Source: The Guardian
When Alyssa Haughwout heard the news that Donald Trump had become the president-elect of the United States, her first thought was about the century-old mosque she cares for.
“I’m not really worried, knock on wood,” said the 31-year-old native of Brooklyn and third-generation American of Lipka Tatar descent. “But when Trump got elected, my first thought was: ‘We should get a security camera. We don’t have a video in the front. Let’s just do that.’” The community has since started the process of upgrading its security system.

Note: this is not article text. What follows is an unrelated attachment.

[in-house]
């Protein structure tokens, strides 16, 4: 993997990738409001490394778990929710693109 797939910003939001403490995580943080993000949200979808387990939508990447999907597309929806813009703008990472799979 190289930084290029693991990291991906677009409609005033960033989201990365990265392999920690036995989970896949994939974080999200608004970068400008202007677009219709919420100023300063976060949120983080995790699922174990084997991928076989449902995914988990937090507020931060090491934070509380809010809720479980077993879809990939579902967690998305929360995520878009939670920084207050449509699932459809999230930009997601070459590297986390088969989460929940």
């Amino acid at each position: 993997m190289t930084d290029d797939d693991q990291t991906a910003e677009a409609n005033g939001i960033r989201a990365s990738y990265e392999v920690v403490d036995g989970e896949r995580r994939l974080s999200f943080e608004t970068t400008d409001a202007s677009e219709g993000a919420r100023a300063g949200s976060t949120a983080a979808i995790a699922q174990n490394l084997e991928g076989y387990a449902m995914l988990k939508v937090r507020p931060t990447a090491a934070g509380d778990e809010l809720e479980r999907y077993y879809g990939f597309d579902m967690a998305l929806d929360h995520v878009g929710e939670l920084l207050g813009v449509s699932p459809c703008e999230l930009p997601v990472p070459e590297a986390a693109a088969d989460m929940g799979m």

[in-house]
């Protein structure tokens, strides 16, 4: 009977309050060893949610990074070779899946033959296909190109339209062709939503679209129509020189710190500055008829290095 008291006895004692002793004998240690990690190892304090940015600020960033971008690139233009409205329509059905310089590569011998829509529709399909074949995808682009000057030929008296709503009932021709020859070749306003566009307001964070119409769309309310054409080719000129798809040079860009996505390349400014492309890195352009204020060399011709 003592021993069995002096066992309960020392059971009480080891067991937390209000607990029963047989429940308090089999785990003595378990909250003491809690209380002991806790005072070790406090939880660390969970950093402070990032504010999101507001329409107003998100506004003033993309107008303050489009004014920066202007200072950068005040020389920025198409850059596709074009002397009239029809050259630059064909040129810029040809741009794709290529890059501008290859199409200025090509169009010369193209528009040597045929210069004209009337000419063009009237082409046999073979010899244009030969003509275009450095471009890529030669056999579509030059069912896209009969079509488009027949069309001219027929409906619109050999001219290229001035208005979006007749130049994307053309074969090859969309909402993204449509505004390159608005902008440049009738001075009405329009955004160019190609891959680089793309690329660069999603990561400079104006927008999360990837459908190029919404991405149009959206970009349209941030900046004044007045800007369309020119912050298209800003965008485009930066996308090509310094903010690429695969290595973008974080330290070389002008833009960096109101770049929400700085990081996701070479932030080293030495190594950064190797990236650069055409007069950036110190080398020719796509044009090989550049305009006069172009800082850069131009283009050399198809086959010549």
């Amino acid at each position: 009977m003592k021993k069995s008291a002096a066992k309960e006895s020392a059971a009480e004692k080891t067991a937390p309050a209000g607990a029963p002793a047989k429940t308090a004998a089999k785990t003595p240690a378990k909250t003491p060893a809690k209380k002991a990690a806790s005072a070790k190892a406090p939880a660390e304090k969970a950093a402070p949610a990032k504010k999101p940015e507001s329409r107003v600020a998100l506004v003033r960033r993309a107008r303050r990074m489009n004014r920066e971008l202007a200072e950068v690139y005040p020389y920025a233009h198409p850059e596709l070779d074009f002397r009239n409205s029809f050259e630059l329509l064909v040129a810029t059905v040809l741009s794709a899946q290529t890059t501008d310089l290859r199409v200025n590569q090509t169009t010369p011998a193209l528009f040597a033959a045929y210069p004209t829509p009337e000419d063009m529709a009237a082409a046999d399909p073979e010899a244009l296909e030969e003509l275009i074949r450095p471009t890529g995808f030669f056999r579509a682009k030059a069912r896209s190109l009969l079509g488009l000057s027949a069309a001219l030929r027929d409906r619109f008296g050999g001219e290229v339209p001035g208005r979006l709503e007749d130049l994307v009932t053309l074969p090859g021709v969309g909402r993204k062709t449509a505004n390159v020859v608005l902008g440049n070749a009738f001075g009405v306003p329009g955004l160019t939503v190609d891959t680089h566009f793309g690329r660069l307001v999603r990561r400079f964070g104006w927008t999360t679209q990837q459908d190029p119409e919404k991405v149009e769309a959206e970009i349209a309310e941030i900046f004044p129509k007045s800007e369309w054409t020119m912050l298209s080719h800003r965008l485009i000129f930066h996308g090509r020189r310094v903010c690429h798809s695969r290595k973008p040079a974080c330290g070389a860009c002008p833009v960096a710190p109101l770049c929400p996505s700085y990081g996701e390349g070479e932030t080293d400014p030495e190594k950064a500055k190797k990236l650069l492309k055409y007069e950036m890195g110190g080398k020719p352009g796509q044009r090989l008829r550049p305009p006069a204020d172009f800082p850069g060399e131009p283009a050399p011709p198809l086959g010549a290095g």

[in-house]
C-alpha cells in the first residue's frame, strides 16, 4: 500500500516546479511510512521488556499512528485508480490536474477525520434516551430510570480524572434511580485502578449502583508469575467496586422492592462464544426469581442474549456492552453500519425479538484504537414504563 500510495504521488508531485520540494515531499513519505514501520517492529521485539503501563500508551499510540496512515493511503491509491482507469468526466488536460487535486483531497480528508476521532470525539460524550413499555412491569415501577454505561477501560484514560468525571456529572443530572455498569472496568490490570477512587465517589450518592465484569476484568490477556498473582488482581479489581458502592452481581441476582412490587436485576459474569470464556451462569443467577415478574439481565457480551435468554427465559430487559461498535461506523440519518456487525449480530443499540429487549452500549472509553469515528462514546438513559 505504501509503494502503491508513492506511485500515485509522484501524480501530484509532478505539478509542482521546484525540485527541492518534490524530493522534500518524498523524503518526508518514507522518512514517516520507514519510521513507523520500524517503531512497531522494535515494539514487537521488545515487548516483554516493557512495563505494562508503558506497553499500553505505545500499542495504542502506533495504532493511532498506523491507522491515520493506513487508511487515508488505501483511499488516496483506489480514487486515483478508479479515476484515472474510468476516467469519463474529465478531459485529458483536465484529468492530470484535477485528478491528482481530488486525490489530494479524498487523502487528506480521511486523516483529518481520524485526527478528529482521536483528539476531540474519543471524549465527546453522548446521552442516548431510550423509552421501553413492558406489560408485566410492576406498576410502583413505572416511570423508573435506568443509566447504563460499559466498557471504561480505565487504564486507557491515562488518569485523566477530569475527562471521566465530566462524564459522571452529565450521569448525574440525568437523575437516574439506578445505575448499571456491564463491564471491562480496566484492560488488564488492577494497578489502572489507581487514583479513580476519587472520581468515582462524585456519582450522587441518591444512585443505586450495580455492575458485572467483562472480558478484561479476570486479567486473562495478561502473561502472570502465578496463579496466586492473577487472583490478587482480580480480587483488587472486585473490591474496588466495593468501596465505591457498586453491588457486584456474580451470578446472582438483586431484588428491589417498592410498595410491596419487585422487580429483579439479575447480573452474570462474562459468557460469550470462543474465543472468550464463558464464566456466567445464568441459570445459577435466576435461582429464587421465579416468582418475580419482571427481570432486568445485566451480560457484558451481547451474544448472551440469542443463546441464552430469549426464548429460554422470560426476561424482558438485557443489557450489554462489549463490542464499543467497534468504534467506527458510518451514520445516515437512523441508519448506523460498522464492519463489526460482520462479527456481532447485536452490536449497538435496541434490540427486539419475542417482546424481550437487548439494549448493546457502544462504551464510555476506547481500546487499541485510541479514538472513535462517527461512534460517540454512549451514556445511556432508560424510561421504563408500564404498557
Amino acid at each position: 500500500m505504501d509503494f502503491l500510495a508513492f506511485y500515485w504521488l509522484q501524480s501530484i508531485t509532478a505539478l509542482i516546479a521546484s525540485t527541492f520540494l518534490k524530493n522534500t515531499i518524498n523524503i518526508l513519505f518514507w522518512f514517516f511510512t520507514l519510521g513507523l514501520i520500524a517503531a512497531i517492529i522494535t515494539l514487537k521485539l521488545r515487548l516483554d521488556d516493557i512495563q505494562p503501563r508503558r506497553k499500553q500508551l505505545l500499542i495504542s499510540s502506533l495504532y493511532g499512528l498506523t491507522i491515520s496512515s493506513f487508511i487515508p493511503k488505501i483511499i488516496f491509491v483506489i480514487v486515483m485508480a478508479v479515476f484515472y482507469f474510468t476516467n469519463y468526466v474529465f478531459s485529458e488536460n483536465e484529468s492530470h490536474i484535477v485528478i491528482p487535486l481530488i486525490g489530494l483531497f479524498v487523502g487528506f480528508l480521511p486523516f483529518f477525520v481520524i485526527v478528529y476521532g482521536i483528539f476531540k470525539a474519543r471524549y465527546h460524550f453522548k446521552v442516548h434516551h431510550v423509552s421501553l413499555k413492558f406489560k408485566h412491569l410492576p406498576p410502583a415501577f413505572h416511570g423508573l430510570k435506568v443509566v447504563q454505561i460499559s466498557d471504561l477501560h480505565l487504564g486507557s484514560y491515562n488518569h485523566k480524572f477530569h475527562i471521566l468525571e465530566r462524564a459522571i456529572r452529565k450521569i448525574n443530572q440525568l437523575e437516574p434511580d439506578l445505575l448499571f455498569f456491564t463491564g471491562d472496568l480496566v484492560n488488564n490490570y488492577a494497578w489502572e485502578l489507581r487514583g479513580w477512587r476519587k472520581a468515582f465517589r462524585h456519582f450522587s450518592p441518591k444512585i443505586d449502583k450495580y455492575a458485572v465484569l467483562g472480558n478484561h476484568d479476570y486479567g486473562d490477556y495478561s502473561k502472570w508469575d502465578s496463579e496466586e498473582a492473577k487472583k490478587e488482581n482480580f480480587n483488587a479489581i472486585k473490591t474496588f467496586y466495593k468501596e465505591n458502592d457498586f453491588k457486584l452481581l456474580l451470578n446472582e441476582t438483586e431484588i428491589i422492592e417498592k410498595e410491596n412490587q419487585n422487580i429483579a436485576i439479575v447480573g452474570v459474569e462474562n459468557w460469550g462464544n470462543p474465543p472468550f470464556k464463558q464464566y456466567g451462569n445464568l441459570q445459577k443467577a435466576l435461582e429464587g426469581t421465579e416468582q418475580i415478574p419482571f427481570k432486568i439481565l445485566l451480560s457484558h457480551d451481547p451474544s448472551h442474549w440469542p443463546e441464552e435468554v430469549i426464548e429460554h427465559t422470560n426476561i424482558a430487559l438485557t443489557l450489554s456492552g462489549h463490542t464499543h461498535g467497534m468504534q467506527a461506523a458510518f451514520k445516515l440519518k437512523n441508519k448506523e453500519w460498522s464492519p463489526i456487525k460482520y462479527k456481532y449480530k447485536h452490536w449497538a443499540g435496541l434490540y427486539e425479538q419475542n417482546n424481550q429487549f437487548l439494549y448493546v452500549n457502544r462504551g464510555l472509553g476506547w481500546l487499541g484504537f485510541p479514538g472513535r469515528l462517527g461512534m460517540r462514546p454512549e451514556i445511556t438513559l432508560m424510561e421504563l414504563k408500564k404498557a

Amid a reported spike in hate incidents in recent years and since the election, centenarian Muslim communities across the country – whose families have been in the country as long as Trump’s, if not longer – are wondering what will come next. Generations before the president-elect irrationally claimed “Islam hates us”on national television, their parents and grandparents were writing the story of what it means to be an American Muslim, from the streets of Brooklyn to the plains of North Dakota.